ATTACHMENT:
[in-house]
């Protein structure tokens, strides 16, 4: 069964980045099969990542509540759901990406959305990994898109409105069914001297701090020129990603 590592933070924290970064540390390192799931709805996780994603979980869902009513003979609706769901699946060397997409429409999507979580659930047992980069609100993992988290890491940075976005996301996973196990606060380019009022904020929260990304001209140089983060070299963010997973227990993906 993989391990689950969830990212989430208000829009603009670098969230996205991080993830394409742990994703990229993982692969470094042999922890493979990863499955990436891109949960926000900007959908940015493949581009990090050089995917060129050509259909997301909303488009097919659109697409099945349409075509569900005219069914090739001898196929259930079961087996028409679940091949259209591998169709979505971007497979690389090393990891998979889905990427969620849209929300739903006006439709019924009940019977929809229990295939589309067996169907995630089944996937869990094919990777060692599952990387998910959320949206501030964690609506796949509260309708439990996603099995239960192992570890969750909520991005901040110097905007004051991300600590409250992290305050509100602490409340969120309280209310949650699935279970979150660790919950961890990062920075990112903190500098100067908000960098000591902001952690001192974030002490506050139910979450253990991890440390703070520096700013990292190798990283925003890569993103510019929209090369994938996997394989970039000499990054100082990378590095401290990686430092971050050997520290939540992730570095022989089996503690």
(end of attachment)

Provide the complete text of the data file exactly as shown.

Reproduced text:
[in-house]
């Protein structure tokens, strides 16, 4: 069964980045099969990542509540759901990406959305990994898109409105069914001297701090020129990603 590592933070924290970064540390390192799931709805996780994603979980869902009513003979609706769901699946060397997409429409999507979580659930047992980069609100993992988290890491940075976005996301996973196990606060380019009022904020929260990304001209140089983060070299963010997973227990993906 993989391990689950969830990212989430208000829009603009670098969230996205991080993830394409742990994703990229993982692969470094042999922890493979990863499955990436891109949960926000900007959908940015493949581009990090050089995917060129050509259909997301909303488009097919659109697409099945349409075509569900005219069914090739001898196929259930079961087996028409679940091949259209591998169709979505971007497979690389090393990891998979889905990427969620849209929300739903006006439709019924009940019977929809229990295939589309067996169907995630089944996937869990094919990777060692599952990387998910959320949206501030964690609506796949509260309708439990996603099995239960192992570890969750909520991005901040110097905007004051991300600590409250992290305050509100602490409340969120309280209310949650699935279970979150660790919950961890990062920075990112903190500098100067908000960098000591902001952690001192974030002490506050139910979450253990991890440390703070520096700013990292190798990283925003890569993103510019929209090369994938996997394989970039000499990054100082990378590095401290990686430092971050050997520290939540992730570095022989089996503690």